I have NO idea why C# is so difficult for me when C++ is a breeze. I want to preface this post with this:

Yes, this is for a class still. But I'm only coming to people more knowledgable than I because... I just don't get it. I've read my chapter on this 5 or 6 times, looked at the examples, did the practice excercises, etc. It just goes over my head.

This is the basic code I wrote out to do a payroll program using diffent methods.

using SC = System.Console;
using System;
public class Lab15
    //Main method begins
    public static void Main()
        string hoursWorkedStr, payRateStr, empName;
        double hoursWorked, payRate, grossPay, stateTax, federalTax, ficaTax, netPay;

        SC.WriteLine("Lab 15");

        //Priming read
        SC.WriteLine("\nPlease input employee name (or Quit to end program): ");
        empName = Console.ReadLine();

        while(empName != "Quit" && empName != "quit")
            SC.WriteLine("\nPlease input hours worked:\t");
            hoursWorkedStr = Console.ReadLine();
            hoursWorked = Convert.ToDouble(hoursWorkedStr);

            SC.WriteLine("\nPlease input rate of pay:");
            payRateStr = Console.ReadLine();
            payRate = Convert.ToDouble(payRateStr);

            grossPay = CalcGrossPay(hoursWorked, payRate);

            stateTax = CalcStateTax(grossPay);
            federalTax = CalcFederalTax(grossPay);
            ficaTax = CalcFICATax(grossPay);

            netPay = CalcNetPay(grossPay);

            SC.WriteLine("\nGross pay is: {0,8}", grossPay.ToString("C2"));
            SC.WriteLine("State tax is: {0,8}", stateTax.ToString("C2"));
            SC.WriteLine("Federal tax is: {0,8}", federalTax.ToString("C2"));
            SC.WriteLine("FICA tax is: {0,8}", ficaTax.ToString("C2"));
            SC.WriteLine("Net pay is: {0,8}", netPay.ToString("C2"));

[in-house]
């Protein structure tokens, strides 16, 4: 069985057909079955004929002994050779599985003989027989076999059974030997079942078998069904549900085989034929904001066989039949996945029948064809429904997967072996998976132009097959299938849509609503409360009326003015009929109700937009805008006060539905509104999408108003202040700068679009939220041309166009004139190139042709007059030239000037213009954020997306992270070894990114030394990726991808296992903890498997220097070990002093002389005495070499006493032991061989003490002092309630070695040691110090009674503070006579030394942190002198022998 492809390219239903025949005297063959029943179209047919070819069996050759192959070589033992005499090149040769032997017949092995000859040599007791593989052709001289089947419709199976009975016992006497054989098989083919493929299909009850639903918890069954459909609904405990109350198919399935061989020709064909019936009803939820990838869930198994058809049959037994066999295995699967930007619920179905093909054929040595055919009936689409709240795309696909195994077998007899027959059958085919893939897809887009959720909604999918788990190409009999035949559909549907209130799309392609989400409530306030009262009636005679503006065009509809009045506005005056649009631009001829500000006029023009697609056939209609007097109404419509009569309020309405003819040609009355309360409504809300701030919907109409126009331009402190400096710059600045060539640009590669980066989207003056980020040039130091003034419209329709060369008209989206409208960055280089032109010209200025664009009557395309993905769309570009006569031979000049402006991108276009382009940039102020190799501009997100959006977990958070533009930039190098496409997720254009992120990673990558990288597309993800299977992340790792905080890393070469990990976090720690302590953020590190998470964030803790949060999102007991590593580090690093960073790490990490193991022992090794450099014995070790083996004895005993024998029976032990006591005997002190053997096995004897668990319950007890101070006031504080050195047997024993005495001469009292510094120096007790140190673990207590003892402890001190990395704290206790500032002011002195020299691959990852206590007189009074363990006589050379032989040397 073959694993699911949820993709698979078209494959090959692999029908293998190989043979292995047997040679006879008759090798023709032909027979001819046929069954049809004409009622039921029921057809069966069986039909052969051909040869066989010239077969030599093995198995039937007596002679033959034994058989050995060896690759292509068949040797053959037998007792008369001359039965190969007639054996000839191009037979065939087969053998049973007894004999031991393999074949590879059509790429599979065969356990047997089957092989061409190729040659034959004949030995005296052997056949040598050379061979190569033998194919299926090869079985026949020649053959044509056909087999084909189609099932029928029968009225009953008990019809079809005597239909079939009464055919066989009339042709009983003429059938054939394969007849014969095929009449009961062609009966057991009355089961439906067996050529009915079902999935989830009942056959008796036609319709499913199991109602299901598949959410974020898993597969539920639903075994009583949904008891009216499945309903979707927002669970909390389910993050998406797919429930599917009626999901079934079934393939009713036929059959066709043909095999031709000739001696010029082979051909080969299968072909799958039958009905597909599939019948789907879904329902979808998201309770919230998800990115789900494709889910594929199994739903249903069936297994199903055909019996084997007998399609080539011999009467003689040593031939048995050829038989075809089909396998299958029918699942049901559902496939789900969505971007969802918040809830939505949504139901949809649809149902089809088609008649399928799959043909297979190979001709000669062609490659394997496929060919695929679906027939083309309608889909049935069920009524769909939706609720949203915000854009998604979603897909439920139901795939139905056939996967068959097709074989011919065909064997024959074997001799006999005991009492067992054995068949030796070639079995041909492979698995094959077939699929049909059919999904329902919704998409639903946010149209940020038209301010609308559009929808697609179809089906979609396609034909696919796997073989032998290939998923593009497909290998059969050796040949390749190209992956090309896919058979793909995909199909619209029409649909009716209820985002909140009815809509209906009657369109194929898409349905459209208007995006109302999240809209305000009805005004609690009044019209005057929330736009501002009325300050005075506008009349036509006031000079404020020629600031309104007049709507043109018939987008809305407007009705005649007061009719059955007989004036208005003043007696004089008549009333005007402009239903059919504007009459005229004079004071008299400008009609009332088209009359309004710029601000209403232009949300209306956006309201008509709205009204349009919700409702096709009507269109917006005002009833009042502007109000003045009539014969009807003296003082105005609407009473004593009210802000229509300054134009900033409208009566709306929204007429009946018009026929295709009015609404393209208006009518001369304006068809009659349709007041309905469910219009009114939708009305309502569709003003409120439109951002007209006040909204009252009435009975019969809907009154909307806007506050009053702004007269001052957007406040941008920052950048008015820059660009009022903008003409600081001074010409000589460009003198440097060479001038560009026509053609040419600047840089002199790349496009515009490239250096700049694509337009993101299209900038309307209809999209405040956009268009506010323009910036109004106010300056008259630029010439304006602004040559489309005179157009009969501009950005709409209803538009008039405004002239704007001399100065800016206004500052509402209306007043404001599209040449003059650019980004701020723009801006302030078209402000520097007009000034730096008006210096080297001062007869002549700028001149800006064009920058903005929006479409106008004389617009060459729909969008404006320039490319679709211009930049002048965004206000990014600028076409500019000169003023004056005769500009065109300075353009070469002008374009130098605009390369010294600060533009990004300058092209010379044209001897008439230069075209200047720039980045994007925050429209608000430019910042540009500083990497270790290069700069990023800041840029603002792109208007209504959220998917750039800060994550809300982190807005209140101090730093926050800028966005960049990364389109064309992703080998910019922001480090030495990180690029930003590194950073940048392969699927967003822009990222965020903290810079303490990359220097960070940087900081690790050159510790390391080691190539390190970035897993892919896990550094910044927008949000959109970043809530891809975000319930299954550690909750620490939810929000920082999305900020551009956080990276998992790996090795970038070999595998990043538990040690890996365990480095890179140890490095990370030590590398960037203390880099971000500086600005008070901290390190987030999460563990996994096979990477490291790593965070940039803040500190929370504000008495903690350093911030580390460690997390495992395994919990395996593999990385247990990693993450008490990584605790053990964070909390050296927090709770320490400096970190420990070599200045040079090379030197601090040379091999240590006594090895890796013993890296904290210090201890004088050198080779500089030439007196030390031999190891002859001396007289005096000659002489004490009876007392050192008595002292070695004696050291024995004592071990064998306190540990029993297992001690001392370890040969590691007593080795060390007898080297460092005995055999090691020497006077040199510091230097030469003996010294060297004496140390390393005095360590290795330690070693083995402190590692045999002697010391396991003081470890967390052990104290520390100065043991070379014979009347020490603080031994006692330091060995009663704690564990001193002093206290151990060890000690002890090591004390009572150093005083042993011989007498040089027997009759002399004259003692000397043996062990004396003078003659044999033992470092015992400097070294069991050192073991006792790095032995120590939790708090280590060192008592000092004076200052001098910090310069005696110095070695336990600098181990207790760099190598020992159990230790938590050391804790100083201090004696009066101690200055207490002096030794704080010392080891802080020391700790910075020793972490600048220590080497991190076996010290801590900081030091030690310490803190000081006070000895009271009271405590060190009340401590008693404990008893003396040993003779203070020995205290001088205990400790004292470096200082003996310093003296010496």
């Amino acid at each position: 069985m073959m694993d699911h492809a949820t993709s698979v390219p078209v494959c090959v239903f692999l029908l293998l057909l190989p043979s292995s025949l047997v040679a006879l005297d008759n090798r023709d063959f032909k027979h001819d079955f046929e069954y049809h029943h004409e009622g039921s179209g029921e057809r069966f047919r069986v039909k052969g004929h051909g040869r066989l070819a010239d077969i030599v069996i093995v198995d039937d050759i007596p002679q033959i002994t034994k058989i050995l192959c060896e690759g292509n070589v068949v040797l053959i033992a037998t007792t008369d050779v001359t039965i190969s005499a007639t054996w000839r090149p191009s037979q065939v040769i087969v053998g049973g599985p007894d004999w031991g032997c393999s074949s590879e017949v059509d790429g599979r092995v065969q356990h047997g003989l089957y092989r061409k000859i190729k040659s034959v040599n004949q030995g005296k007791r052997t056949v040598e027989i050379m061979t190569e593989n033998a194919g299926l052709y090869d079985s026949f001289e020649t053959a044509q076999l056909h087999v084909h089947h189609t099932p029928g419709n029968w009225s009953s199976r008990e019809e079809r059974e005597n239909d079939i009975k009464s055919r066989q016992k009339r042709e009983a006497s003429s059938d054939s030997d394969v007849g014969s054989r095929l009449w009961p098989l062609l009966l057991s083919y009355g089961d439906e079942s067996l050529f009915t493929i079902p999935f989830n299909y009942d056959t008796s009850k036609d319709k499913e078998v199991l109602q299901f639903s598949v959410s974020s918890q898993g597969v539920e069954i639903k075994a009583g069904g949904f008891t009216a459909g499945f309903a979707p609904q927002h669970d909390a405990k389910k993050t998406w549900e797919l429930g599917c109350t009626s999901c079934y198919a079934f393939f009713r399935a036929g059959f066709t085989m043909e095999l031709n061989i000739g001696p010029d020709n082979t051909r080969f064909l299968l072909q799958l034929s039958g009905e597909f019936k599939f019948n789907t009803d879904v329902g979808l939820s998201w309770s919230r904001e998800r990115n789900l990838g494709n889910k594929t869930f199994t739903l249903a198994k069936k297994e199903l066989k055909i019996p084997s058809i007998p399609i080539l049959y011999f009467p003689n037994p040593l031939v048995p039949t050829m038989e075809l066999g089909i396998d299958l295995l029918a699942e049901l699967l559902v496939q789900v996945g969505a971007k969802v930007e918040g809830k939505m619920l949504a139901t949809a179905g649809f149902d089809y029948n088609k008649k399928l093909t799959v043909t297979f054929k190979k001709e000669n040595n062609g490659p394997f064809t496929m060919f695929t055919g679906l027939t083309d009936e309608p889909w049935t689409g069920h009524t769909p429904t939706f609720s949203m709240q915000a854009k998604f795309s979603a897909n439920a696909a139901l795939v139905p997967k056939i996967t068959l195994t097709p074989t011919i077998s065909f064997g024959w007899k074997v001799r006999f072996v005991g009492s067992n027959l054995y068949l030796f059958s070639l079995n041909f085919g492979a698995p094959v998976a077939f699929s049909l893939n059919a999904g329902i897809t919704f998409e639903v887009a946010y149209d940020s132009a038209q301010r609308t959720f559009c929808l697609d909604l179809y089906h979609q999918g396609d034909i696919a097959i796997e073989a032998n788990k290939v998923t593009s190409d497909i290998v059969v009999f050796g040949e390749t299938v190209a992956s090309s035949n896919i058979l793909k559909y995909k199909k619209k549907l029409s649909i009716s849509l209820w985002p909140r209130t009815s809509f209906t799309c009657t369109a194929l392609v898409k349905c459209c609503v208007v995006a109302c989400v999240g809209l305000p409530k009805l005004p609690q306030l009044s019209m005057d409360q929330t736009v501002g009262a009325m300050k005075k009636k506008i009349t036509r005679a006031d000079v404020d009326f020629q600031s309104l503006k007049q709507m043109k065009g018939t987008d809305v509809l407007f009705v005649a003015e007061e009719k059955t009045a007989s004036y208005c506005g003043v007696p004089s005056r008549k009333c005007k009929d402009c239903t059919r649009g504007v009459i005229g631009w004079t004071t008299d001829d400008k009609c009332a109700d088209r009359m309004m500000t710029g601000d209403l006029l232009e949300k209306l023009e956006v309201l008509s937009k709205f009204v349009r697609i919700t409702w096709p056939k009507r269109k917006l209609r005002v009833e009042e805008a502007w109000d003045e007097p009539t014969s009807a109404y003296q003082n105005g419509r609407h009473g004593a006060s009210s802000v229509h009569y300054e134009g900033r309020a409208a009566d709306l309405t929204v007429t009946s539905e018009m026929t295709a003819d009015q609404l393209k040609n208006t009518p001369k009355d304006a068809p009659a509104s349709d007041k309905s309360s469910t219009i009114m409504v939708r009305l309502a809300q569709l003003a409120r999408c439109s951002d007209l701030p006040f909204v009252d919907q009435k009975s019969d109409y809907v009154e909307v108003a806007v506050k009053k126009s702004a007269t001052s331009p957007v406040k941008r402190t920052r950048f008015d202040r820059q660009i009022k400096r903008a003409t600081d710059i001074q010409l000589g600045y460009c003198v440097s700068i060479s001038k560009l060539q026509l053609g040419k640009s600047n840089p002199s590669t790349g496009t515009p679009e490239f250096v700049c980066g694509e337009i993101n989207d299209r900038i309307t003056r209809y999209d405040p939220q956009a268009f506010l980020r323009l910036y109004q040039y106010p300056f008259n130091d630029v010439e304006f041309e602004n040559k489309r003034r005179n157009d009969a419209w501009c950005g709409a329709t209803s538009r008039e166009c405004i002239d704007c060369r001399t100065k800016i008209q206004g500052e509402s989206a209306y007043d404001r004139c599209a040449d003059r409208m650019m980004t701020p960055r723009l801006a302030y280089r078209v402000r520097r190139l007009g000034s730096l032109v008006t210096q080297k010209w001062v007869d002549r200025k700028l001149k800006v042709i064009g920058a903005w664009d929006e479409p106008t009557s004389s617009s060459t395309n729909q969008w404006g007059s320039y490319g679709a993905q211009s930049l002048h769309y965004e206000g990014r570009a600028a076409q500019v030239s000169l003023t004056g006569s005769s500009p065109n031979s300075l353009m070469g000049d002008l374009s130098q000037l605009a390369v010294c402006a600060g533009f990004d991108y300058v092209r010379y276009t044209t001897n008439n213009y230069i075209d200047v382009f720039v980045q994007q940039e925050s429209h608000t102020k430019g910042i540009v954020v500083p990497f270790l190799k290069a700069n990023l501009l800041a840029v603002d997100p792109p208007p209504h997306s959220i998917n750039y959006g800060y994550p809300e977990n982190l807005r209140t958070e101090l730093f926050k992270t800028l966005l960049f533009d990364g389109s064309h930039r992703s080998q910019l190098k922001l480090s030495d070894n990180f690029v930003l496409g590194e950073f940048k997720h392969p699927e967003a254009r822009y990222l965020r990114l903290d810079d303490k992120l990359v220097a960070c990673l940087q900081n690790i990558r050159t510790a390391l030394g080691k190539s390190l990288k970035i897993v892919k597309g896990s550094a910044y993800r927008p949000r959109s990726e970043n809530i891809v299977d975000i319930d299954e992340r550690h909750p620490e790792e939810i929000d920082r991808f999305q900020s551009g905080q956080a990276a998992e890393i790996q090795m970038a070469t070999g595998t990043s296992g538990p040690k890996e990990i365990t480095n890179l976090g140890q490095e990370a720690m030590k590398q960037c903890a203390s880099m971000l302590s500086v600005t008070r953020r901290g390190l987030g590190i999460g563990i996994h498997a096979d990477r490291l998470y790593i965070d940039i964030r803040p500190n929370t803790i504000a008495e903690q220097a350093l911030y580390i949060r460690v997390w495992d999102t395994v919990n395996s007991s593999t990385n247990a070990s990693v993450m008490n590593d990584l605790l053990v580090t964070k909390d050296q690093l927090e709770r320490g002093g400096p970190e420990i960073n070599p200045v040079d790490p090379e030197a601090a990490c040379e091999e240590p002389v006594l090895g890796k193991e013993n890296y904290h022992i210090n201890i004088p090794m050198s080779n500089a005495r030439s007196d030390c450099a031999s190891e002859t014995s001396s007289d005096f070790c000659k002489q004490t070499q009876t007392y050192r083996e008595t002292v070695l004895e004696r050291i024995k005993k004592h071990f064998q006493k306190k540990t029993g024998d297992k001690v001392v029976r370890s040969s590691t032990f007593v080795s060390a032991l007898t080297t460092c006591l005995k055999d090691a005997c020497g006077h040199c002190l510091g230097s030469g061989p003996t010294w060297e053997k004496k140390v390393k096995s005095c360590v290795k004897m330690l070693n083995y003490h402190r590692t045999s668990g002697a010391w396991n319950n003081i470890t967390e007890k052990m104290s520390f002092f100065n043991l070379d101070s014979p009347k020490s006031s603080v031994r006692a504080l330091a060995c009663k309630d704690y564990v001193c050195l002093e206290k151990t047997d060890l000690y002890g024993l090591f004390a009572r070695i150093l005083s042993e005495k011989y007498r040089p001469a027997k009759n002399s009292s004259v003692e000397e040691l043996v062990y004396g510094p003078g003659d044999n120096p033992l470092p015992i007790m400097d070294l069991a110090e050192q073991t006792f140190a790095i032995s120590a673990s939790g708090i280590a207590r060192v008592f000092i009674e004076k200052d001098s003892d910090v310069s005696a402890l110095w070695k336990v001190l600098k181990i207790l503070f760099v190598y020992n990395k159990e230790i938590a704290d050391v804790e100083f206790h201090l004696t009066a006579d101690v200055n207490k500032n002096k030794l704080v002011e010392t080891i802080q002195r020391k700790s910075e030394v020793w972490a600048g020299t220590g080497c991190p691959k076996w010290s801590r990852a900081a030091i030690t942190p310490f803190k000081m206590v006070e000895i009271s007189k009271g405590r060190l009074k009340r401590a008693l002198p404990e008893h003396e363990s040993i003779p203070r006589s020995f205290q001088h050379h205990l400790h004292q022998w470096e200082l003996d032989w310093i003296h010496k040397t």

//Continue priming read logic
            SC.WriteLine("\nPlease input employee name (or Quit to end program): ");
            empName = Console.ReadLine();
        //Main method ends

        //End statement
        SC.WriteLine("\nEnd of Lab 15\n");

    //Gross pay method
    public static double CalcGrossPay(double hoursWorked, double payRate)
        double grossPay = hoursWorked * payRate;
        return grossPay;

    //State tax method
    public static double CalcStateTax(double grossPay)
        double stateTax = grossPay * .04;
        return stateTax;

    //Federal tax method
    public static double CalcFederalTax(double grossPay)
        double federalTax = grossPay * .23;
        return federalTax;

    //FICA tax method
    public static double CalcFICATax(double grossPay)
        double ficaTax = grossPay * .14;
        return ficaTax;

    //Net pay method
    public static double CalcNetPay(double grossPay)
        double taxes = CalcStateTax(grossPay)+CalcFederalTax(grossPay)+CalcFICATax(grossPay);
        double netPay = grossPay - taxes;
        return netPay;

My specs say "Calculation of gross pay should be done in a method that uses two value parameters and returns the gross pay. Calculation of State Tax should be done in a void method that uses an output parameter for State Tax and a value parameter for the gross pay. Other methods should be void and use reference parameters. Again, do not use any global variables."

I'm not asking for anyone to DO my work. I'm just asking for someone to explain to me HOW to do my work. I'm always saying me knowing how is more important than my grade, but I'm drowning.

The spec tells you to use void methods for everything except for the calculation of gross pay, and they are referring to the return type. They want you to use the out and ref modifiers to "return" the value to the calling method. Check the links for more info, but I'll give you a quick explanation. In C++ terms, it is basically passing in a pointer to the object, instead of the object itself (or a pointer of a pointer, in the case of classes). They are essentially the same, in that the variable passed into the method, will take on whatever value the called method gives it, for instance:

public static void Main()
    int n = 1;
    Foo(ref n);

public static void Foo(ref int n)

This program will output 2. Note that any method call must explicitly use the ref modifier. out works similar to this; however, with out, the method assumes the value was never instantiated. In other words, the method must assign a value before it can use it for anything. Hope this helps. Feel free to ask if you need any clarification.

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